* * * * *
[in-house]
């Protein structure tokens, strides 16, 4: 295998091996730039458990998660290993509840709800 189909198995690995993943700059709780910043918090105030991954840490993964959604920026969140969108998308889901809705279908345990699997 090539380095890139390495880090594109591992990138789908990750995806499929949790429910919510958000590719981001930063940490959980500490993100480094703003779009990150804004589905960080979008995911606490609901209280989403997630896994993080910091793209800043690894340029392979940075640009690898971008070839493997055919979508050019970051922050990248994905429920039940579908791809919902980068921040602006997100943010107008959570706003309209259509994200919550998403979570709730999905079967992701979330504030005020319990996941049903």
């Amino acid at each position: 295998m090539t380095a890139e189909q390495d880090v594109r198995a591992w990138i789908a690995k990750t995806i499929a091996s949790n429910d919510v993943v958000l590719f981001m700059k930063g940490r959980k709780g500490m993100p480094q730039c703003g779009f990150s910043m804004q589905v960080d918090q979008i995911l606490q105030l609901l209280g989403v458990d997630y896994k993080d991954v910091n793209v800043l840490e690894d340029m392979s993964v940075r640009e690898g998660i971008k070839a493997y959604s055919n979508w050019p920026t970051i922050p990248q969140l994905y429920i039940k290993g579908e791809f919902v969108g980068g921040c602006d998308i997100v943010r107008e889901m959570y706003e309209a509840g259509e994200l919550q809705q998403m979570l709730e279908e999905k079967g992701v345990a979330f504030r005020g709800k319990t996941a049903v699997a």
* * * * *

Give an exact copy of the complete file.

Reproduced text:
[in-house]
């Protein structure tokens, strides 16, 4: 295998091996730039458990998660290993509840709800 189909198995690995993943700059709780910043918090105030991954840490993964959604920026969140969108998308889901809705279908345990699997 090539380095890139390495880090594109591992990138789908990750995806499929949790429910919510958000590719981001930063940490959980500490993100480094703003779009990150804004589905960080979008995911606490609901209280989403997630896994993080910091793209800043690894340029392979940075640009690898971008070839493997055919979508050019970051922050990248994905429920039940579908791809919902980068921040602006997100943010107008959570706003309209259509994200919550998403979570709730999905079967992701979330504030005020319990996941049903």
């Amino acid at each position: 295998m090539t380095a890139e189909q390495d880090v594109r198995a591992w990138i789908a690995k990750t995806i499929a091996s949790n429910d919510v993943v958000l590719f981001m700059k930063g940490r959980k709780g500490m993100p480094q730039c703003g779009f990150s910043m804004q589905v960080d918090q979008i995911l606490q105030l609901l209280g989403v458990d997630y896994k993080d991954v910091n793209v800043l840490e690894d340029m392979s993964v940075r640009e690898g998660i971008k070839a493997y959604s055919n979508w050019p920026t970051i922050p990248q969140l994905y429920i039940k290993g579908e791809f919902v969108g980068g921040c602006d998308i997100v943010r107008e889901m959570y706003e309209a509840g259509e994200l919550q809705q998403m979570l709730e279908e999905k079967g992701v345990a979330f504030r005020g709800k319990t996941a049903v699997a």